Because the guardian cannot make written recommendations on custody and can testify to his or her recommendations on custody only in limited circumstances, the guardian’s ability to shape the court’s determination of the child’s best interest will become more subtle. The guardian is unlikely to be allowed to testify as to who should receive custody. However, the guardian can report and testify to various factors which are important to the court in determining custody, such as the child’s emotional attachment to each parent, each parent’s discipline style or each parent’s willingness to foster the other parent’s relationship with the child. That is, the guardian will no long be testifying that “father should get custody”; instead the guardian will testify that “father is more attentive to the child’s educational progress” or “the father’s discipline style is more suited to the child’s development.”
Because the guardian will rarely make explicit recommendations, it is important to make sure that the guardian investigates the areas in which one’s client believes his or her custody position is stronger. This makes it even more important to determine the basis for which the client is seeking custody (or whatever visitation the client is seeking) at the beginning of the case so that the guardian can be provided direction on what areas to investigate that support the client’s position.
4. How will guardians now get paid?
The provisions regarding guardian payment are in § 63-3-850.
“At the time of appointment of a guardian ad litem, the family court judge must set forth the method and rate of compensation for the guardian ad litem, including an initial authorization of a fee based on the facts of the case. If the guardian ad litem determines that it is necessary to exceed the fee initially authorized by the judge, the guardian must provide notice to both parties and obtain the judge’s written authorization or the consent of both parties to charge more than the initially authorized fee.
A guardian appointed by the court is entitled to reasonable compensation, subject to the review and approval of the court. In determining the reasonableness of the fees and costs, the court must take into account:
(1) the complexity of the issues before the court;
(2) the contentiousness of the litigation;
(3) the time expended by the guardian;
(4) the expenses reasonably incurred by the guardian;
(5) the financial ability of each party to pay fees and costs; and
(6) any other factors the court considers necessary.
The guardian ad litem must submit an itemized billing statement of hours, expenses, costs, and fees to the parties and their attorneys pursuant to a schedule as directed by the court.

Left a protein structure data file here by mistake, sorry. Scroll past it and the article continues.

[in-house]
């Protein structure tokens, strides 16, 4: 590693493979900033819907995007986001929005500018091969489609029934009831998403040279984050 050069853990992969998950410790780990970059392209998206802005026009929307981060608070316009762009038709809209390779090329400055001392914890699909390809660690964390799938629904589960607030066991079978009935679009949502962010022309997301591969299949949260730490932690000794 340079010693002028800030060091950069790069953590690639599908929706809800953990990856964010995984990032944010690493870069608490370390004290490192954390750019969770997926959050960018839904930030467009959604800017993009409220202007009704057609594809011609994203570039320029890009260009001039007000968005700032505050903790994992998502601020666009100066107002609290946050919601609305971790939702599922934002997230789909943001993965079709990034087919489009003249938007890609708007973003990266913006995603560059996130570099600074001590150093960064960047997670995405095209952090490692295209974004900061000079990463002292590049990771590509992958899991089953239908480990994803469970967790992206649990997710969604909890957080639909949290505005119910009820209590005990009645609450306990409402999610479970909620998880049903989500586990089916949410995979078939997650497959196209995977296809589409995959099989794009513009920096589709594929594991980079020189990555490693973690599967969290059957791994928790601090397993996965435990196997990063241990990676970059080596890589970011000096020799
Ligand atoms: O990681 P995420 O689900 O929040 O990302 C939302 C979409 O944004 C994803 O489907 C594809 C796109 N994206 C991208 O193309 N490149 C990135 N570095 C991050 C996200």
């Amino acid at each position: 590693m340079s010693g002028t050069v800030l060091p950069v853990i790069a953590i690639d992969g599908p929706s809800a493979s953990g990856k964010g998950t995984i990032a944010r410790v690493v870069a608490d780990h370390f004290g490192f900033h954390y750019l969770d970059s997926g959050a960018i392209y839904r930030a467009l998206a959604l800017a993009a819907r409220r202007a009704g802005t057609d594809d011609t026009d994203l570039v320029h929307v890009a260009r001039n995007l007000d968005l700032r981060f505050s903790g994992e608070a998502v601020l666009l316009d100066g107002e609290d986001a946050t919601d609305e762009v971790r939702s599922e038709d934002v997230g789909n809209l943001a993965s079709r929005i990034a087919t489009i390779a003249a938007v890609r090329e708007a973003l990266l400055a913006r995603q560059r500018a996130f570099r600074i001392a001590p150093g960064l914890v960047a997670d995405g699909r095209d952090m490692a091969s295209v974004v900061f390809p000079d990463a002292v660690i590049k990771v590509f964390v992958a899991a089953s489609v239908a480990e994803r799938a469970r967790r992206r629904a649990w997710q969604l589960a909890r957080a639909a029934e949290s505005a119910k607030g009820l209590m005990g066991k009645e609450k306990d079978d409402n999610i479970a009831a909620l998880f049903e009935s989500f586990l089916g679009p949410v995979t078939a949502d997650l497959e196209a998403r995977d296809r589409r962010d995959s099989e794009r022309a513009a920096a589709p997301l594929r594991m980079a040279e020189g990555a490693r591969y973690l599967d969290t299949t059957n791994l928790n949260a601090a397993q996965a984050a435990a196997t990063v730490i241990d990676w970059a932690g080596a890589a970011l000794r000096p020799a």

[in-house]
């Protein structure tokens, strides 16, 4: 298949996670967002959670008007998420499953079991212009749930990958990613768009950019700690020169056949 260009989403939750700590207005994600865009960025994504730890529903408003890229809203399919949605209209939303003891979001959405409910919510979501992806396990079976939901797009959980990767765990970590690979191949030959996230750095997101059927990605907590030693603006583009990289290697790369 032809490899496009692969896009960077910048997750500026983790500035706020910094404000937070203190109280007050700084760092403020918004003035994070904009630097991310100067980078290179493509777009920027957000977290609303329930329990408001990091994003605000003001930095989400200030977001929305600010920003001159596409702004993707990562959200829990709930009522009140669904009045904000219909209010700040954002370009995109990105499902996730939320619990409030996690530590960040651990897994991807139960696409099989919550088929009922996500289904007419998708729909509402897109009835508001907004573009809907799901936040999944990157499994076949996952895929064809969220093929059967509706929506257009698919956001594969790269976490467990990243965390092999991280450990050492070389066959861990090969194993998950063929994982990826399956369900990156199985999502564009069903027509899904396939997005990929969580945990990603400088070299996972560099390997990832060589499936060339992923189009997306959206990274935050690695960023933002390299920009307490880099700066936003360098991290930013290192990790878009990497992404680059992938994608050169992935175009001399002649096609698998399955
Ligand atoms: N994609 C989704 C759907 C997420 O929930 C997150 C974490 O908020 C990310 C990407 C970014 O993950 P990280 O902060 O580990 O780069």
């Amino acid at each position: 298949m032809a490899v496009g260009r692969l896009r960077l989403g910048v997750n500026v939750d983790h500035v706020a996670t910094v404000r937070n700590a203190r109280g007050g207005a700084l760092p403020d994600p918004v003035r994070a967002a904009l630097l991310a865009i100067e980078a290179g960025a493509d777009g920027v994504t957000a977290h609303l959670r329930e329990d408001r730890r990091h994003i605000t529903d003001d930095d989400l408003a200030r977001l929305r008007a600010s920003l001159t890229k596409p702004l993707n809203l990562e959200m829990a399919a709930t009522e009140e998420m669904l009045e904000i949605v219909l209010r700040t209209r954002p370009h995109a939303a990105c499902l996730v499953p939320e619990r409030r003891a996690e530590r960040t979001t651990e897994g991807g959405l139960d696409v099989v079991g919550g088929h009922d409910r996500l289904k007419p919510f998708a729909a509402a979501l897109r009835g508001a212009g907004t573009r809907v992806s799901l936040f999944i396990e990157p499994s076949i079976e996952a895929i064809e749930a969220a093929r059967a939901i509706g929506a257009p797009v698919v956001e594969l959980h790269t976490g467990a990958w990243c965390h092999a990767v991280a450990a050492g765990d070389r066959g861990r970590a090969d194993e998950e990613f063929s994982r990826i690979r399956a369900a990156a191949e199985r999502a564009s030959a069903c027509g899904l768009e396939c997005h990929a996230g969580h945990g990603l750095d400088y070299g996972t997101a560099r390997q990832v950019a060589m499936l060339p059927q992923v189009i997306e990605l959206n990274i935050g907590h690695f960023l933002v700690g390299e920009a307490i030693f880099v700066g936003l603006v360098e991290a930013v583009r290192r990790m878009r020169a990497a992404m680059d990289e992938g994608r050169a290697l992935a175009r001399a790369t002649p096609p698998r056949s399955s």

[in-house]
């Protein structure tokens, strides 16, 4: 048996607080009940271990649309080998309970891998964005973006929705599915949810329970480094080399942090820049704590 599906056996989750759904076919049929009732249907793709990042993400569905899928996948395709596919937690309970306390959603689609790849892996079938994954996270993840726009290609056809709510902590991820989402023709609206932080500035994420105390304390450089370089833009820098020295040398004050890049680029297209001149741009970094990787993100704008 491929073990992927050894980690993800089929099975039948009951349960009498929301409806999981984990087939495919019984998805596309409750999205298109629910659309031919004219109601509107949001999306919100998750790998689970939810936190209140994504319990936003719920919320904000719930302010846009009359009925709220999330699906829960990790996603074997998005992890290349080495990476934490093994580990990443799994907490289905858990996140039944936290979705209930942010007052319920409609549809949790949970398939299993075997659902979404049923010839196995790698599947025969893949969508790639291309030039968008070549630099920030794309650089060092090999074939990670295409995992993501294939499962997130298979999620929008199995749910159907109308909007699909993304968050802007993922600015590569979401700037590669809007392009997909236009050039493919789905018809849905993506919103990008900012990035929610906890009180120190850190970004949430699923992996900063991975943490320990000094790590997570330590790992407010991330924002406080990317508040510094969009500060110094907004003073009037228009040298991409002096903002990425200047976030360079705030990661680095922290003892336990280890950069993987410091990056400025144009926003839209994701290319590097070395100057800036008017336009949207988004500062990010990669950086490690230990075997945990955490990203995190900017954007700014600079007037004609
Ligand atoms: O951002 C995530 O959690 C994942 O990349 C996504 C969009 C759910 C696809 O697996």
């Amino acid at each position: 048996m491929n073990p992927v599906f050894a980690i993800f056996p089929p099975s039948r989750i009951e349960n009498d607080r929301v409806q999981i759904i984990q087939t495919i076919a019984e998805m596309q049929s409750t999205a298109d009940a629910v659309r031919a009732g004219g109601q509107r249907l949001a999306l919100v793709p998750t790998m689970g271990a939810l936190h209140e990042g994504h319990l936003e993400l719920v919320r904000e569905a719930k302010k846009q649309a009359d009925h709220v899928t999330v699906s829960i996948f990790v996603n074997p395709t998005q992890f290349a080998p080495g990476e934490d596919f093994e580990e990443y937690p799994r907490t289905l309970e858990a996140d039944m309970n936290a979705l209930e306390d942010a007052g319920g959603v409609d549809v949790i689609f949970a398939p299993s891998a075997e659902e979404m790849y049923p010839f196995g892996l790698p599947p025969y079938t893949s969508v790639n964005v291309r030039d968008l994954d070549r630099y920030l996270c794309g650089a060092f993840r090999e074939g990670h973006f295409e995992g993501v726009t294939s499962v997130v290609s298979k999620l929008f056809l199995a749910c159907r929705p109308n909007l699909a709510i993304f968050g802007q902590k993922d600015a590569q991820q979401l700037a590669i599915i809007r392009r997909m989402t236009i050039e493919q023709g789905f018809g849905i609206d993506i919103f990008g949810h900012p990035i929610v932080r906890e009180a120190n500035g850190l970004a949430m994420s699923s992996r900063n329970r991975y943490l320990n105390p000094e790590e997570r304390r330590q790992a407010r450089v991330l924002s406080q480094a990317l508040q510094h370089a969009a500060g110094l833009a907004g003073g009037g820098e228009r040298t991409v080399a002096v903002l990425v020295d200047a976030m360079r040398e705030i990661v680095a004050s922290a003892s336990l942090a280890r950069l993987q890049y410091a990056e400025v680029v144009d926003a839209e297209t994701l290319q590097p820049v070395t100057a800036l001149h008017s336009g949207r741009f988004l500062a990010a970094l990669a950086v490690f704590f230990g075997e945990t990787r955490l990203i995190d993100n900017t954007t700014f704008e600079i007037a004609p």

At any time during the action, a party may petition the court to review the reasonableness of the fees and costs submitted by the guardian ad litem or the attorney for the guardian ad litem.”
The major changes from prior practice is that the guardian must now submit scheduled statements of hours, expenses, costs and fees and that the guardian’s fees is capped unless the guardian obtains court approval or the parties’ written consent to charge more than the initially-set fee. This should encourage guardians to work within their fee and encourage litigants to limit their guardian’s investigation into issues that are disputed and the guardian is best able to investigate.
Generally the guardian is the best person to interview the child and observe the child with the parties. Frequently the guardian is the person best able to interview witnesses who provide direct care for the child, such as teachers, pediatricians and counselors. Often these witnesses may feel awkward talking to individual parties or their attorneys for fear of appearing to “take sides.” Because these witnesses perceive the guardian as neutral, they are generally willing to talk to the guardian about the child’s progress and living situations. However, parties who expect the guardian to interview every witness who is expected to be called at trial will probably face a guardian seeking an increase in his or her initially-set fee.
5. Miscellaneous provisions of the new statute
“A guardian ad litem may be removed from a case at the discretion of the court.” § 63-3-870.
“A guardian ad litem must not mediate, attempt to mediate, or act as a mediator in a case to which he has been appointed. However, nothing in this section shall prohibit a guardian ad litem from participating in a mediation or a settlement conference with the consent of the parties.” § 63-3-840.
“The court may appoint an attorney for a lay guardian ad litem. A party or the guardian ad litem may petition the court by motion for the appointment of an attorney for the guardian ad litem. This appointment may be by consent order. The order appointing the attorney must set forth the reasons for the appointment and must establish a method for compensating the attorney.” § 63-3-820(E).